Before the next election: Important reading on the last one
When I cracked the spine of The Canadian Federal Election of 2006 I expected the kind of turgid phrasing and obtuse theorizing that is all to common in contemporary Canadian political science. Regardless of the quality of its content, by its very nature, this subject attracts a limited audience at the best of times. In this case, given the unimaginative presentation and title, I had reason to expect the worst.
Yet once past the blandness of the book's design and into the meat of its articles, I found a very readable collection of topical essays about the previous federal election - including one must-read standout, which I'll get to in a minute. As a whole, the book is a concise and rewarding package, providing the back-story and context to the actors and parties who played key roles in the recent 2006 federal election. The work could serve as a useful accompaniment to the recently published Right Side Up by Paul Wells, and provides particular value for government relations practitioners - most of us, after all, are confined in our electoral experiences to a single political party, whereas this book, with its ecumenical approach to all political parties, gives valuable insight from all other camps.
True, the book does seem to belie its academic roots in the poor quality and seemingly secondhand information used to assess the successful Conservative campaign. Simply put, the Conservatives, tight-lipped even with their friends at the best of times, saw no need to share anything with the writers of this book, and both sides suffer for it. But despite that weak point, this book tells how each party performed in the election, and identifies overall trends in crucial aspects such as candidate nominations and electioneering practices. An excellent example of this is the piece by Stephen Clarkson, How the Big Red Machine Became the Little Red Machine, an article strongly critical of the narrow-minded and vindictive mindset of the people around Paul Martin, and the consequences of their decade-long civil war with the Chretienites, which combined to cripple the Liberal campaign.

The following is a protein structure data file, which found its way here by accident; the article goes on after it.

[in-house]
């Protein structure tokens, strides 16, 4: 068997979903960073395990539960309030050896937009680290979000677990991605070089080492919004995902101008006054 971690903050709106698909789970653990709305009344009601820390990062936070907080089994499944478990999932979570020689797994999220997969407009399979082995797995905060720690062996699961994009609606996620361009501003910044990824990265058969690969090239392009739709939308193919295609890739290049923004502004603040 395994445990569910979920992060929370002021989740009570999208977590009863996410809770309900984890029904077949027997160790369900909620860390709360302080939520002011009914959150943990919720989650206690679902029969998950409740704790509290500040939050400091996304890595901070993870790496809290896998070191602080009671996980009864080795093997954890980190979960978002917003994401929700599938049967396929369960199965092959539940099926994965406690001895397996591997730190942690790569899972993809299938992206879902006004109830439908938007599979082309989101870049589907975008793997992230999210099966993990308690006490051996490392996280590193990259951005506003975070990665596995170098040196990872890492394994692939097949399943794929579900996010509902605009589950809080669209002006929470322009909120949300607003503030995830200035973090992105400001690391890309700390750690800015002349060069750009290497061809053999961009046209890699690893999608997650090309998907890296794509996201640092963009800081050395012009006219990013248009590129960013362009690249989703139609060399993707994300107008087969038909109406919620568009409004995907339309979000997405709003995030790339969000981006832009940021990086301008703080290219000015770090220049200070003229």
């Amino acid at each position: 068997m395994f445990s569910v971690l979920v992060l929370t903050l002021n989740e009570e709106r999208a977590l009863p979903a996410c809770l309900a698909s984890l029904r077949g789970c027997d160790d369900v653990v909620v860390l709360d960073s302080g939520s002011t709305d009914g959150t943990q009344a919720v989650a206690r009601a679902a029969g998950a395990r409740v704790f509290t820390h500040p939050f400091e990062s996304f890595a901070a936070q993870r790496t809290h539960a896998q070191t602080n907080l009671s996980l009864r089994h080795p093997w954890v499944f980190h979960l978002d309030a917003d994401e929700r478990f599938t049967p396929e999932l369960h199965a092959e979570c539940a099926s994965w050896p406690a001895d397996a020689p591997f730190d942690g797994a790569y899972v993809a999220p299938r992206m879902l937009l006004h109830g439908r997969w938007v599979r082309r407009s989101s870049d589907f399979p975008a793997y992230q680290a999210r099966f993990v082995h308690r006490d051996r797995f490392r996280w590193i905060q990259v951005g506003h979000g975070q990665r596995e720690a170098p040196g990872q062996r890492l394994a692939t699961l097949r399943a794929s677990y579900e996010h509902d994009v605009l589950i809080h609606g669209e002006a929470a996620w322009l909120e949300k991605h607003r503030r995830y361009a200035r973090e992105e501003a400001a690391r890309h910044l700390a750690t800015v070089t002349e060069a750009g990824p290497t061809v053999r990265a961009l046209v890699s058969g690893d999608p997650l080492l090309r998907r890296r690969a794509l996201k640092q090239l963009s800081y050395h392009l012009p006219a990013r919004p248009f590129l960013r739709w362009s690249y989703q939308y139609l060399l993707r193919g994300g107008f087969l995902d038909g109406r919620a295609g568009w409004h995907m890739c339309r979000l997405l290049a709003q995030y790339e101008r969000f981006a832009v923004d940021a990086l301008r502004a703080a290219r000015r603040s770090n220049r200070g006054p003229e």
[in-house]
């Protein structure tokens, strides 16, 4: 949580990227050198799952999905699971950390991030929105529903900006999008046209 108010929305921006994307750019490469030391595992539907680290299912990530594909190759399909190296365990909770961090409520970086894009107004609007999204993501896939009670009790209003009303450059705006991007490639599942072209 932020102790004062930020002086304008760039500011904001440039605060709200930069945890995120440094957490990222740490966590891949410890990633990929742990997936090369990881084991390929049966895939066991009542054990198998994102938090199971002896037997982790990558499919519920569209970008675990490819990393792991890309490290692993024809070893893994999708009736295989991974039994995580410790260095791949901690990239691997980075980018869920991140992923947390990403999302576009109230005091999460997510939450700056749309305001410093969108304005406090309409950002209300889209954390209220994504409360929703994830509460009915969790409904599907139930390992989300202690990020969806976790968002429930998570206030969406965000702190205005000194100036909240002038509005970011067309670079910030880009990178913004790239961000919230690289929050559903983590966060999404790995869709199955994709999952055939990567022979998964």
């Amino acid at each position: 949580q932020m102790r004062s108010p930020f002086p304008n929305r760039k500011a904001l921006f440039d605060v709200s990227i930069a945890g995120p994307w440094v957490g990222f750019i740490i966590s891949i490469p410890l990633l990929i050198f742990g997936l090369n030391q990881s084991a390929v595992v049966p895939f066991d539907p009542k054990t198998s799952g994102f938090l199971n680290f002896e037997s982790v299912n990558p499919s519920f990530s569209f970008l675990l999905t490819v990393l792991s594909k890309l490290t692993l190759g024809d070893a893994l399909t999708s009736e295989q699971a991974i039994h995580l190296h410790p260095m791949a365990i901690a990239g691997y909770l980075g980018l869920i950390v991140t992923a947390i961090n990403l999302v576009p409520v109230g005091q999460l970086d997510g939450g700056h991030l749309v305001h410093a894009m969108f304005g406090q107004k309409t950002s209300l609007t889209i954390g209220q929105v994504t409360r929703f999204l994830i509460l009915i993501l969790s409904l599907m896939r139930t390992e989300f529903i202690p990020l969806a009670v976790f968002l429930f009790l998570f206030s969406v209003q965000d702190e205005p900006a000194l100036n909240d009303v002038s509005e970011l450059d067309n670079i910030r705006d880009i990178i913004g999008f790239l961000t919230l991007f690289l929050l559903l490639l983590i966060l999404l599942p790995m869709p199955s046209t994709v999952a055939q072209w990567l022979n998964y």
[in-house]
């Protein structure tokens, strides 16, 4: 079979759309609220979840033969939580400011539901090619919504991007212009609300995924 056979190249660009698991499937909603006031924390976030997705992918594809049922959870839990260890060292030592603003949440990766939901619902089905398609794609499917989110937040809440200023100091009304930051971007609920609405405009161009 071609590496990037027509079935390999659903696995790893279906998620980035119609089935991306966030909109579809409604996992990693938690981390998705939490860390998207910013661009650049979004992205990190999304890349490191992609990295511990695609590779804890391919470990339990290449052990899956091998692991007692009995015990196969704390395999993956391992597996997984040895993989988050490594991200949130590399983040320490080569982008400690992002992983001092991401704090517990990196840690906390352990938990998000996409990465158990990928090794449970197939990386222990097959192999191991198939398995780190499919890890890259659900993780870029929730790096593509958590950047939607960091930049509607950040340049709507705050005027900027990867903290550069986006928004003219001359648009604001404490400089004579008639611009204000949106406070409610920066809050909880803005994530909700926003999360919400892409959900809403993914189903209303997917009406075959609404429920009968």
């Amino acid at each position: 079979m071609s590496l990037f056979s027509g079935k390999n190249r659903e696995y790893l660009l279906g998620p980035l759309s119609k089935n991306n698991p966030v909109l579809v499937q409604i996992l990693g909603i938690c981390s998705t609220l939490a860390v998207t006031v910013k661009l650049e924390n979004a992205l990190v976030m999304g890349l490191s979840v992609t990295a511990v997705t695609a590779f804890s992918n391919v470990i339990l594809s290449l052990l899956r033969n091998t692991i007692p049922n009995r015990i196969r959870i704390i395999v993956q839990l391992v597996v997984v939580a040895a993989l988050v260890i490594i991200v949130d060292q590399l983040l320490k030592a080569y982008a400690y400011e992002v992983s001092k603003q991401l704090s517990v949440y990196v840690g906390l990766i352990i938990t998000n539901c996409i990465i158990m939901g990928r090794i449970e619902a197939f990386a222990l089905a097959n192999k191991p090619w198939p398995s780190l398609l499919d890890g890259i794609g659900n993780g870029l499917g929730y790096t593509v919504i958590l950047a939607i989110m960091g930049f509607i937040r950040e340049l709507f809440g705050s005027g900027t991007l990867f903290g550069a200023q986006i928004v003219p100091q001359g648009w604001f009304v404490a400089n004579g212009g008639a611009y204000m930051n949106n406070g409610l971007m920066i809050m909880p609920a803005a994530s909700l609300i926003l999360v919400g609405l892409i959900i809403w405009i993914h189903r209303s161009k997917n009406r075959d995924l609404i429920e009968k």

Another standout is the article by Alan Whitehorn, offering an insider's account of the NDP election campaign and how it dealt as directly as it could with the need to stem the flow of soft NDP voters casting strategic votes for the Liberals in an effort to stop a surging Stephen Harper and the Conservative Party - an effort that was largely successful, as the NDP picked up a number of seats from the sagging Liberals.
The gem in this collection of essays, however, is clearly the one by Michael Marzolini of Pollara, despite its weak title, Public Opinion and the 2006 Election. Marzolini has done an incredible service to the Canadian political community by publishing this frank, succinct article on how Canada's pollsters performed in the 2006 election, although a more descriptive title might have been Leading Canadian pollster shows how his fellow pollsters were mostly right in 2006 Election, but notes glaring errors, particularly by Allan Gregg and the Globe and Mail. Okay, perhaps that's a little long...